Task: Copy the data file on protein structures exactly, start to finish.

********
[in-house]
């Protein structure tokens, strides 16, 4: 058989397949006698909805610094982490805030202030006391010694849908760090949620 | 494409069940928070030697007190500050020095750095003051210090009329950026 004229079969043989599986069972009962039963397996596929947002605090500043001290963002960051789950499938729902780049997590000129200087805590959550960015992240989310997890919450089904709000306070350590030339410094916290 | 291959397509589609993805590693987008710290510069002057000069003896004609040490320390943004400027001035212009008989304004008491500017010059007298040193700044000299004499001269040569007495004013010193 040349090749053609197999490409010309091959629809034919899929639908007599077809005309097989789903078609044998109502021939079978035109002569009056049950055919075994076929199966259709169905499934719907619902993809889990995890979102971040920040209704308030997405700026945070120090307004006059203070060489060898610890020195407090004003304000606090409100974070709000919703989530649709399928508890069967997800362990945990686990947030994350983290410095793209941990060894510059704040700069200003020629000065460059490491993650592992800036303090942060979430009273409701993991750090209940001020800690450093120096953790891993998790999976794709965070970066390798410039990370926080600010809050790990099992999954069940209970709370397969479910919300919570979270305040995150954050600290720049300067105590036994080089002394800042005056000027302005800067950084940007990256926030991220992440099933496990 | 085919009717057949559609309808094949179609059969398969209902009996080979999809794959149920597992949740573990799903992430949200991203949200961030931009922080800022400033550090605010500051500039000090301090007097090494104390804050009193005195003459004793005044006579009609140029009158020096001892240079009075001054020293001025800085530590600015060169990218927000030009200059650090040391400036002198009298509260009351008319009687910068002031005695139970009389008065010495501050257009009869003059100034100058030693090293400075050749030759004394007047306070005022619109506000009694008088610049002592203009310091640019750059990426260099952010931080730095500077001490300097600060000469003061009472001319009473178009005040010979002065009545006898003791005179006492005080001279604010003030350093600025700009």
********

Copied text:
[in-house]
């Protein structure tokens, strides 16, 4: 058989397949006698909805610094982490805030202030006391010694849908760090949620 | 494409069940928070030697007190500050020095750095003051210090009329950026 004229079969043989599986069972009962039963397996596929947002605090500043001290963002960051789950499938729902780049997590000129200087805590959550960015992240989310997890919450089904709000306070350590030339410094916290 | 291959397509589609993805590693987008710290510069002057000069003896004609040490320390943004400027001035212009008989304004008491500017010059007298040193700044000299004499001269040569007495004013010193 040349090749053609197999490409010309091959629809034919899929639908007599077809005309097989789903078609044998109502021939079978035109002569009056049950055919075994076929199966259709169905499934719907619902993809889990995890979102971040920040209704308030997405700026945070120090307004006059203070060489060898610890020195407090004003304000606090409100974070709000919703989530649709399928508890069967997800362990945990686990947030994350983290410095793209941990060894510059704040700069200003020629000065460059490491993650592992800036303090942060979430009273409701993991750090209940001020800690450093120096953790891993998790999976794709965070970066390798410039990370926080600010809050790990099992999954069940209970709370397969479910919300919570979270305040995150954050600290720049300067105590036994080089002394800042005056000027302005800067950084940007990256926030991220992440099933496990 | 085919009717057949559609309808094949179609059969398969209902009996080979999809794959149920597992949740573990799903992430949200991203949200961030931009922080800022400033550090605010500051500039000090301090007097090494104390804050009193005195003459004793005044006579009609140029009158020096001892240079009075001054020293001025800085530590600015060169990218927000030009200059650090040391400036002198009298509260009351008319009687910068002031005695139970009389008065010495501050257009009869003059100034100058030693090293400075050749030759004394007047306070005022619109506000009694008088610049002592203009310091640019750059990426260099952010931080730095500077001490300097600060000469003061009472001319009473178009005040010979002065009545006898003791005179006492005080001279604010003030350093600025700009």